Checklist for Defending a Deposition
This is a checklist to help new attorneys understand how to best handle defending a deposition. Although it may sound like an overwhelming task at first, having this checklist handy will help ease any anxieties new attorneys may have about the process.
If the Deponent is “Friendly" (Likely to provide testimony that is helpful to your client’s case)
If the deponent is your client or the witness has not retained counsel for this matter, meet with the deponent at least 45 minutes before the deposition is set to take place.
Explain the deposition process and kindly request that they pause for a couple of seconds before answering any questions so you can have time to raise any relevant objections.
Explain to them that they are required by law under penalty of perjury to answer all questions, even ones you may object to UNLESS the objection raised is asserting a privilege. If the objection is asserting a privilege instruct them that they MUST NOT answer the question.
Tell them to answer with verbally intelligible responses such as “yes" or “no" in order to keep the official transcript record clean.
Answer any questions/concerns they may have. If they are not your client, ONLY answer questions/concerns they may have about the deposition process itself, nothing about legal or factual issues about the case.
If they are NOT your client, explicitly disclaim to them that you are not in fact their attorney.
Only objections relating to the form of the question and objections based on privilege are waived if they are not timely asserted during the deposition—that is, after the question is asked and before it is answered. (California Code of Civil Procedure §2025.460(a)). Objections regarding relevance, foundation, competency of the witness, and hearsay are not waived even if not timely asserted at the deposition. There is no reason to assert these objections at a deposition as this could only “clue in" counsel’s opponent to clean up the question so that it can be used at trial.
Remember! The deponent is required to answer questions even if they are objected to based on their form, but MUST NOT be answered if a privilege objection is asserted.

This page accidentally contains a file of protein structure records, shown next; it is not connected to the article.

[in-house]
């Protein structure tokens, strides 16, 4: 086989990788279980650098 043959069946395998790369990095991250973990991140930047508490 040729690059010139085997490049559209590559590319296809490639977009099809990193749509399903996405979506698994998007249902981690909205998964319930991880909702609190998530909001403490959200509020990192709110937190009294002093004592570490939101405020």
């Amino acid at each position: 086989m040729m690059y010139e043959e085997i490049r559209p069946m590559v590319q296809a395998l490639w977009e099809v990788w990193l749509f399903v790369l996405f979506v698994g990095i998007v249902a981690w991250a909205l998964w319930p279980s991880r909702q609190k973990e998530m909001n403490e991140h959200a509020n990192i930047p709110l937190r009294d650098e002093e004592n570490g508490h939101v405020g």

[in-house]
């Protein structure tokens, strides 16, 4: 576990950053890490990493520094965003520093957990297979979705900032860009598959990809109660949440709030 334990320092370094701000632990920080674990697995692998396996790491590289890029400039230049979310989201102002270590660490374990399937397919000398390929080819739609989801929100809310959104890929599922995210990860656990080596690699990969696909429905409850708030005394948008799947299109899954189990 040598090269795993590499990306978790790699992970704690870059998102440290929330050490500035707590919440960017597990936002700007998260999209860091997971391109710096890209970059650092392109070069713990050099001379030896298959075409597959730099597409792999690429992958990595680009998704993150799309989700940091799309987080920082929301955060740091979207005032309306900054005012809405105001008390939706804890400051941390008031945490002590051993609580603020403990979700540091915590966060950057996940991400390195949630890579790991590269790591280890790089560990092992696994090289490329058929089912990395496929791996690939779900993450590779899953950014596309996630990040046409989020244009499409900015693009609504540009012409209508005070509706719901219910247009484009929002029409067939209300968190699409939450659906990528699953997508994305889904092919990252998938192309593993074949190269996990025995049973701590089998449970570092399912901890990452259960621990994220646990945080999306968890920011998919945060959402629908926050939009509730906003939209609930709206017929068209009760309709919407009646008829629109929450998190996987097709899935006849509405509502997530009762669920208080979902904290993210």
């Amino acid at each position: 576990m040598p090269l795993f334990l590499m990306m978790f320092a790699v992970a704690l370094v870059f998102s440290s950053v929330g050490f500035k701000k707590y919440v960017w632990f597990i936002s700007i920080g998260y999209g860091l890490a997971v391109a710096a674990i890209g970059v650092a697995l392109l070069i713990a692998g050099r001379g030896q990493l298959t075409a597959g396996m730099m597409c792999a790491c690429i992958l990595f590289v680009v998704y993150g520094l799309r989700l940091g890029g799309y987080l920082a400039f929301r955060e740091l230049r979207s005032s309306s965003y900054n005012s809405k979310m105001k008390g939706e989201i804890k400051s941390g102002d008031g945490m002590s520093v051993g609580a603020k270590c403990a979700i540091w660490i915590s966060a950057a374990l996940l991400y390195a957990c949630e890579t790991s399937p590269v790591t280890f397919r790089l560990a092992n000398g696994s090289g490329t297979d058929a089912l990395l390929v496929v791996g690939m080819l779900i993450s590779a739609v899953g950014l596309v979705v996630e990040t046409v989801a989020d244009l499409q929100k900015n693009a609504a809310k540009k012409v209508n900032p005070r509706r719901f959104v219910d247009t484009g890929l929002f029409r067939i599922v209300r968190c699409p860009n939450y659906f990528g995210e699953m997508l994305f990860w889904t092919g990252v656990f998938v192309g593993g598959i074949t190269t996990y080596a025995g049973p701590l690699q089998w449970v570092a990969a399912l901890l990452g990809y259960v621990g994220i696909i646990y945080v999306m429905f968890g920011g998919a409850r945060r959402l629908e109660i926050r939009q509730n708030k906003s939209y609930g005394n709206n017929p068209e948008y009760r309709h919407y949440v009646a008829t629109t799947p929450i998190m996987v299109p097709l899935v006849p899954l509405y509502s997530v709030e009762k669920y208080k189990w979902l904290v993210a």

Objections based on the form of the question Vague and ambiguous Compound Argumentative Harassing Calls for speculation Assumes facts not in evidence Calls for narrative Objections based on privilege Attorney-Client Privilege Work-Product Doctrine Patient-Treater Privilege Privacy Privilege
When opposing counsel finishes their questioning, you have the right to ask questions of your own. Consider beforehand what questions may be appropriate and necessary, and make a note during the deposition if there are any areas of testimony you need to explore. Enter Into Stipulation at the End of the Deposition
This will formally end the deposition. A model stipulation looks like the following:
I propose that we agree to:
relieve the reporter of his/her statutory duty to maintain custody of the original transcript.
after it has been transcribed, the reporter shall send the original transcript [by UPS, FedEx, DHL, or the equivalent] to the witness at [witness’s office or residence address].
the witness shall have 30 days within which to read and review the transcript, make any changes that he/she deems appropriate and list any such changes on the errata page provided by the reporter.
upon completion of the review and listing the changes, if any, the witness shall then sign the transcript under penalty of perjury where indicated at the end of the transcript.
the reporter shall provide a preposted and preaddressed envelope so that the witness may then send the reviewed, corrected, and executed original transcript and errata page to [counsel].
[counsel] will maintain custody of the original executed transcript and will agree to produce it and lodge it with the court at the time of trial or for any motion for which it may be required upon reasonable request.
[counsel] will also advise all other counsel in writing of any changes, corrections, additions, or deletions made by the witness at the time of the review of the transcript and will provide all counsel with a copy of the errata and signature pages within 10 days of counsel’s receipt of the original executed transcript from the witness.
should the original executed transcript not be reviewed, corrected (if necessary), or signed by the witness within that time frame, or should the original executed transcript later become lost or otherwise unavailable, the parties agree that a certified copy may be used for all purposes, as if it were a duly executed and corrected original transcript.
Congratulations, you have now successfully defended your first deposition! This process will only get easier with time and experience.